Estate planning involves, among other things, determining how to leave your money to your children. When you pass away, your wealth goes to them. You simply need to figure out the best way to do it.
While both men and women need to do proper estate planning, it is especially important for women because they tend to live longer than men. This means that the odds are higher that the last surviving spouse in an opposite-sex marriage is going to be the woman. Even if she simply gets her husband's assets when he passes away, it is then up to her to pass those on to the rest of the family.
Your estate plan probably starts with a will. It's the most basic document expressing what you want to happen with your estate after you pass away.
Sometimes, you can use a joint tenancy to bypass the need for real estate property to go through the probate process after you've passed away. You might buy a piece of property together with another person -- like your spouse -- and set up the ownership as joint tenants. Or, you might simply sign part ownership of your home to a joint tenant as a part of your estate planning strategy.
There are so many varieties of trusts that it's difficult to keep track of them all. These trusts can also drafted in a number of ways, which makes it tricky to know exactly what to do for an inexperienced trust planning attorney, and especially for a layperson who doesn't have any legal training. A Totten trust, for example, is a type of legal document that many people have never heard of.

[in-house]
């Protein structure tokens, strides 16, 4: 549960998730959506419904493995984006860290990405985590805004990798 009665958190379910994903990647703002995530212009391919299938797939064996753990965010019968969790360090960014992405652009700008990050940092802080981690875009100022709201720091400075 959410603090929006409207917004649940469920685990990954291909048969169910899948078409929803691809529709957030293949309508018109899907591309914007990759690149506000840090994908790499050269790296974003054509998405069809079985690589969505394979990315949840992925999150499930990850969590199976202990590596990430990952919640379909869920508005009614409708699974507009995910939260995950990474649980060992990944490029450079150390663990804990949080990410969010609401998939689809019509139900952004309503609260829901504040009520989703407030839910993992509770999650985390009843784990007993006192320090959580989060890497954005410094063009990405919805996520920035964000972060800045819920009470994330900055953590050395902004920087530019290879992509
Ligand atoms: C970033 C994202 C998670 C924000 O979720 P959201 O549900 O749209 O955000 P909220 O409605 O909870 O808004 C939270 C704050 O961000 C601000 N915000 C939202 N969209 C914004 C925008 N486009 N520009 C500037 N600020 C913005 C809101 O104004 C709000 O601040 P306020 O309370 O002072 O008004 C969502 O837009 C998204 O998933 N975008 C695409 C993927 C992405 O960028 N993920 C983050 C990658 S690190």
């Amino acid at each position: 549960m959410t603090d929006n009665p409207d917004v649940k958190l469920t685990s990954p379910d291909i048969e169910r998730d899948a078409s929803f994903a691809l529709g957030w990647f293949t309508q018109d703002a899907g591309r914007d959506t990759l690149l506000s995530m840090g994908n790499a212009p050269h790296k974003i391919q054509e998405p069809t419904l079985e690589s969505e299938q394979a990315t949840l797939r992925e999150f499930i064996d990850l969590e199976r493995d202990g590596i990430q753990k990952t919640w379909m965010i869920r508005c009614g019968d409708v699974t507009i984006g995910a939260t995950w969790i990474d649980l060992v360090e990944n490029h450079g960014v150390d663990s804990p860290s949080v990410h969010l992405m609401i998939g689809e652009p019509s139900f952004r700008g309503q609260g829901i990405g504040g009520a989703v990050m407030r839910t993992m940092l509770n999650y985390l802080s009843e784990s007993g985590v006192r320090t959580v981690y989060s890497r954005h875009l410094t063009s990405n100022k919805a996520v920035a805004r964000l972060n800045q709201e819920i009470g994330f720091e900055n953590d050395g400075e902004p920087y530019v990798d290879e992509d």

As you create an estate plan, you'll spend a lot of time thinking about what will happen to your assets upon your death. Like many, you may have plans of leaving your assets to your adult children.
There's a lot to think about when creating an estate plan, including who you will name as guardian of your minor children. While you hope that this will never be necessary, you must cover all bases and name a guardian nonetheless.
Estate planning is not something you focus on once a year. Instead, it's important to keep a close eye on your plan at all times, as you never know when you need to make a change.
If you're working to get your divorce finalized before the beginning of next year when the new tax changes take effect, you're probably consumed with that process. However, don't forget that as a divorced person, you'll likely need to make some significant changes to your estate plan -- if you have one.
Even with the best intentions, you could make an estate planning mistake that costs you and your loved ones time and/or money. Fortunately, when you're familiar with the most common mistakes, it's easier to avoid a bad situation.